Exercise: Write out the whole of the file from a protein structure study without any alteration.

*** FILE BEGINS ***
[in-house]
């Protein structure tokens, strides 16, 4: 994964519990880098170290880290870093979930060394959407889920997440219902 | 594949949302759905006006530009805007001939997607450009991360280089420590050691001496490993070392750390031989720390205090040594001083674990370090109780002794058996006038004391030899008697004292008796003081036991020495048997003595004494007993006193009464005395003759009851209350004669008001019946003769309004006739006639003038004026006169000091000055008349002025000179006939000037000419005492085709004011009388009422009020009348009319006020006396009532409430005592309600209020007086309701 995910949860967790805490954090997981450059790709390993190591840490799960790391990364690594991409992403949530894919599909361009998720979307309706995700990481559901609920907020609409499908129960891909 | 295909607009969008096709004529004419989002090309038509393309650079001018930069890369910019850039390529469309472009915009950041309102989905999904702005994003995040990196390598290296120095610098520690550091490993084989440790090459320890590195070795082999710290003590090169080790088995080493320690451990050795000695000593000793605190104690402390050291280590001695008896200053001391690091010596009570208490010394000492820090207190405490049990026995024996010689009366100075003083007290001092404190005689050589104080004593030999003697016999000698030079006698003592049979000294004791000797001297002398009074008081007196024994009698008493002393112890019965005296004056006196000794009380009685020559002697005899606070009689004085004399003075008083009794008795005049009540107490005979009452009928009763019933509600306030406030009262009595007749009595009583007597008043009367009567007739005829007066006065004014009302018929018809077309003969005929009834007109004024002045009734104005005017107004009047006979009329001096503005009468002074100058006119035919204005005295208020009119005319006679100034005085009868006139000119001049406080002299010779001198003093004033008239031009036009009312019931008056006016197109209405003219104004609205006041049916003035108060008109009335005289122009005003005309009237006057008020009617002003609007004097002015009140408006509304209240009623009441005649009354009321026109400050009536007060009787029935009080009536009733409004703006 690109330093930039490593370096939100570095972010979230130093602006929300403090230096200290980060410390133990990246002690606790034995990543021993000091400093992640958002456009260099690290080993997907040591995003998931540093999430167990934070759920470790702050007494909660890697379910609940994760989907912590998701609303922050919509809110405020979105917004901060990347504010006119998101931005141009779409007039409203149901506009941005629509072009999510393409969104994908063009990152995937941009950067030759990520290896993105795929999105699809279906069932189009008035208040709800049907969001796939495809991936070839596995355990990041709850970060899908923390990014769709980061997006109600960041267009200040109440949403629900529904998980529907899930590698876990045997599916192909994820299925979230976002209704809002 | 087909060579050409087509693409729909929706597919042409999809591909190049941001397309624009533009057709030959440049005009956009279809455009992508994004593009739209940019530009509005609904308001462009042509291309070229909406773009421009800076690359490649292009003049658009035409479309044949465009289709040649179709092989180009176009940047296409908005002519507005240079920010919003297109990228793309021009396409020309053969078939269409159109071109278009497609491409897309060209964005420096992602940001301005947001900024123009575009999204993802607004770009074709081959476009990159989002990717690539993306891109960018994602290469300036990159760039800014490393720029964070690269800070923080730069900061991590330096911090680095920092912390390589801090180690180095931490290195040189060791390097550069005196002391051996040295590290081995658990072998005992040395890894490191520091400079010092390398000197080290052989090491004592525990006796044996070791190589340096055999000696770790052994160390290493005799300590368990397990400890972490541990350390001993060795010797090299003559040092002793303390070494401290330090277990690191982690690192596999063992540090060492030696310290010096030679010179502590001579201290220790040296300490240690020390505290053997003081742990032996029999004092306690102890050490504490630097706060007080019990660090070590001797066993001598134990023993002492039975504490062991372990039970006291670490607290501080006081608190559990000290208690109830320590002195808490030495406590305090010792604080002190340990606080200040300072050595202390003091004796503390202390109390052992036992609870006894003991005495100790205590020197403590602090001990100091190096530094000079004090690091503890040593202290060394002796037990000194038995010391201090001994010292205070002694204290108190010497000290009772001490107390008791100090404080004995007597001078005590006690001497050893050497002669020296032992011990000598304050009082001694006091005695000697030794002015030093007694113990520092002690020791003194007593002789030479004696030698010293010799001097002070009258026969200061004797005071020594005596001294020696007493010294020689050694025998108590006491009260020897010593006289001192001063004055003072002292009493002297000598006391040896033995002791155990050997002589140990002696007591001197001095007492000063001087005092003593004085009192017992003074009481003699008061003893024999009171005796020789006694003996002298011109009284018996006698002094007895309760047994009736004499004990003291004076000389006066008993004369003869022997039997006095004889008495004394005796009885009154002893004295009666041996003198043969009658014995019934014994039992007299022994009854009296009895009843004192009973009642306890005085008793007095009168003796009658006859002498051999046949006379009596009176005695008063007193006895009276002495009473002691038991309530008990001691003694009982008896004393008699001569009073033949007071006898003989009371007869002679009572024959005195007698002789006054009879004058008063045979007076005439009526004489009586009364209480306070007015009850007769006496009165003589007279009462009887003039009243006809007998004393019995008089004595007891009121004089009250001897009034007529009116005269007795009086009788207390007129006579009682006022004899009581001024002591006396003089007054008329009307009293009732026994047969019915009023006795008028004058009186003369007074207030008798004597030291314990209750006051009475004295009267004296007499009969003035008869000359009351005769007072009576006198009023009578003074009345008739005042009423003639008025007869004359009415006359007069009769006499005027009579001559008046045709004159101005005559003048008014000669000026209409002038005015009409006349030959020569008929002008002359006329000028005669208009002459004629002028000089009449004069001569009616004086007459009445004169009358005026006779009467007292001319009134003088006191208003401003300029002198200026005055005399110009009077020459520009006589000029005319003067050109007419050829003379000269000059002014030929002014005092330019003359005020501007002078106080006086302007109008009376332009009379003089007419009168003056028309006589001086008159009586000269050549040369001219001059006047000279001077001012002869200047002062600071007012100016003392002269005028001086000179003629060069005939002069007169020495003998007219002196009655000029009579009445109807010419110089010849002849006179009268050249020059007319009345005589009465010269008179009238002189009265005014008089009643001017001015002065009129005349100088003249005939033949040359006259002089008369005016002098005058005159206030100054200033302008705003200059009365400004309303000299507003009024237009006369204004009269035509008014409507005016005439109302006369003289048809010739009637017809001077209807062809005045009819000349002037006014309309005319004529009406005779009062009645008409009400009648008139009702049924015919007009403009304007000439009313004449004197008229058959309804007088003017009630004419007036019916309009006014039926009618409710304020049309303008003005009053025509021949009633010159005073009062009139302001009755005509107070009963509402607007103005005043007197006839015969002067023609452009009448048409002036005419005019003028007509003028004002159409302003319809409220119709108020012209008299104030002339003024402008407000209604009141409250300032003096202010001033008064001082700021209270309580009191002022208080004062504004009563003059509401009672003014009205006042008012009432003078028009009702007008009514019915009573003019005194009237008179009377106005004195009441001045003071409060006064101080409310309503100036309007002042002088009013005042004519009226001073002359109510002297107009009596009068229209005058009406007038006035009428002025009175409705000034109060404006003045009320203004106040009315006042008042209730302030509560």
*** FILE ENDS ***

[in-house]
């Protein structure tokens, strides 16, 4: 994964519990880098170290880290870093979930060394959407889920997440219902 | 594949949302759905006006530009805007001939997607450009991360280089420590050691001496490993070392750390031989720390205090040594001083674990370090109780002794058996006038004391030899008697004292008796003081036991020495048997003595004494007993006193009464005395003759009851209350004669008001019946003769309004006739006639003038004026006169000091000055008349002025000179006939000037000419005492085709004011009388009422009020009348009319006020006396009532409430005592309600209020007086309701 995910949860967790805490954090997981450059790709390993190591840490799960790391990364690594991409992403949530894919599909361009998720979307309706995700990481559901609920907020609409499908129960891909 | 295909607009969008096709004529004419989002090309038509393309650079001018930069890369910019850039390529469309472009915009950041309102989905999904702005994003995040990196390598290296120095610098520690550091490993084989440790090459320890590195070795082999710290003590090169080790088995080493320690451990050795000695000593000793605190104690402390050291280590001695008896200053001391690091010596009570208490010394000492820090207190405490049990026995024996010689009366100075003083007290001092404190005689050589104080004593030999003697016999000698030079006698003592049979000294004791000797001297002398009074008081007196024994009698008493002393112890019965005296004056006196000794009380009685020559002697005899606070009689004085004399003075008083009794008795005049009540107490005979009452009928009763019933509600306030406030009262009595007749009595009583007597008043009367009567007739005829007066006065004014009302018929018809077309003969005929009834007109004024002045009734104005005017107004009047006979009329001096503005009468002074100058006119035919204005005295208020009119005319006679100034005085009868006139000119001049406080002299010779001198003093004033008239031009036009009312019931008056006016197109209405003219104004609205006041049916003035108060008109009335005289122009005003005309009237006057008020009617002003609007004097002015009140408006509304209240009623009441005649009354009321026109400050009536007060009787029935009080009536009733409004703006 690109330093930039490593370096939100570095972010979230130093602006929300403090230096200290980060410390133990990246002690606790034995990543021993000091400093992640958002456009260099690290080993997907040591995003998931540093999430167990934070759920470790702050007494909660890697379910609940994760989907912590998701609303922050919509809110405020979105917004901060990347504010006119998101931005141009779409007039409203149901506009941005629509072009999510393409969104994908063009990152995937941009950067030759990520290896993105795929999105699809279906069932189009008035208040709800049907969001796939495809991936070839596995355990990041709850970060899908923390990014769709980061997006109600960041267009200040109440949403629900529904998980529907899930590698876990045997599916192909994820299925979230976002209704809002 | 087909060579050409087509693409729909929706597919042409999809591909190049941001397309624009533009057709030959440049005009956009279809455009992508994004593009739209940019530009509005609904308001462009042509291309070229909406773009421009800076690359490649292009003049658009035409479309044949465009289709040649179709092989180009176009940047296409908005002519507005240079920010919003297109990228793309021009396409020309053969078939269409159109071109278009497609491409897309060209964005420096992602940001301005947001900024123009575009999204993802607004770009074709081959476009990159989002990717690539993306891109960018994602290469300036990159760039800014490393720029964070690269800070923080730069900061991590330096911090680095920092912390390589801090180690180095931490290195040189060791390097550069005196002391051996040295590290081995658990072998005992040395890894490191520091400079010092390398000197080290052989090491004592525990006796044996070791190589340096055999000696770790052994160390290493005799300590368990397990400890972490541990350390001993060795010797090299003559040092002793303390070494401290330090277990690191982690690192596999063992540090060492030696310290010096030679010179502590001579201290220790040296300490240690020390505290053997003081742990032996029999004092306690102890050490504490630097706060007080019990660090070590001797066993001598134990023993002492039975504490062991372990039970006291670490607290501080006081608190559990000290208690109830320590002195808490030495406590305090010792604080002190340990606080200040300072050595202390003091004796503390202390109390052992036992609870006894003991005495100790205590020197403590602090001990100091190096530094000079004090690091503890040593202290060394002796037990000194038995010391201090001994010292205070002694204290108190010497000290009772001490107390008791100090404080004995007597001078005590006690001497050893050497002669020296032992011990000598304050009082001694006091005695000697030794002015030093007694113990520092002690020791003194007593002789030479004696030698010293010799001097002070009258026969200061004797005071020594005596001294020696007493010294020689050694025998108590006491009260020897010593006289001192001063004055003072002292009493002297000598006391040896033995002791155990050997002589140990002696007591001197001095007492000063001087005092003593004085009192017992003074009481003699008061003893024999009171005796020789006694003996002298011109009284018996006698002094007895309760047994009736004499004990003291004076000389006066008993004369003869022997039997006095004889008495004394005796009885009154002893004295009666041996003198043969009658014995019934014994039992007299022994009854009296009895009843004192009973009642306890005085008793007095009168003796009658006859002498051999046949006379009596009176005695008063007193006895009276002495009473002691038991309530008990001691003694009982008896004393008699001569009073033949007071006898003989009371007869002679009572024959005195007698002789006054009879004058008063045979007076005439009526004489009586009364209480306070007015009850007769006496009165003589007279009462009887003039009243006809007998004393019995008089004595007891009121004089009250001897009034007529009116005269007795009086009788207390007129006579009682006022004899009581001024002591006396003089007054008329009307009293009732026994047969019915009023006795008028004058009186003369007074207030008798004597030291314990209750006051009475004295009267004296007499009969003035008869000359009351005769007072009576006198009023009578003074009345008739005042009423003639008025007869004359009415006359007069009769006499005027009579001559008046045709004159101005005559003048008014000669000026209409002038005015009409006349030959020569008929002008002359006329000028005669208009002459004629002028000089009449004069001569009616004086007459009445004169009358005026006779009467007292001319009134003088006191208003401003300029002198200026005055005399110009009077020459520009006589000029005319003067050109007419050829003379000269000059002014030929002014005092330019003359005020501007002078106080006086302007109008009376332009009379003089007419009168003056028309006589001086008159009586000269050549040369001219001059006047000279001077001012002869200047002062600071007012100016003392002269005028001086000179003629060069005939002069007169020495003998007219002196009655000029009579009445109807010419110089010849002849006179009268050249020059007319009345005589009465010269008179009238002189009265005014008089009643001017001015002065009129005349100088003249005939033949040359006259002089008369005016002098005058005159206030100054200033302008705003200059009365400004309303000299507003009024237009006369204004009269035509008014409507005016005439109302006369003289048809010739009637017809001077209807062809005045009819000349002037006014309309005319004529009406005779009062009645008409009400009648008139009702049924015919007009403009304007000439009313004449004197008229058959309804007088003017009630004419007036019916309009006014039926009618409710304020049309303008003005009053025509021949009633010159005073009062009139302001009755005509107070009963509402607007103005005043007197006839015969002067023609452009009448048409002036005419005019003028007509003028004002159409302003319809409220119709108020012209008299104030002339003024402008407000209604009141409250300032003096202010001033008064001082700021209270309580009191002022208080004062504004009563003059509401009672003014009205006042008012009432003078028009009702007008009514019915009573003019005194009237008179009377106005004195009441001045003071409060006064101080409310309503100036309007002042002088009013005042004519009226001073002359109510002297107009009596009068229209005058009406007038006035009428002025009175409705000034109060404006003045009320203004106040009315006042008042209730302030509560």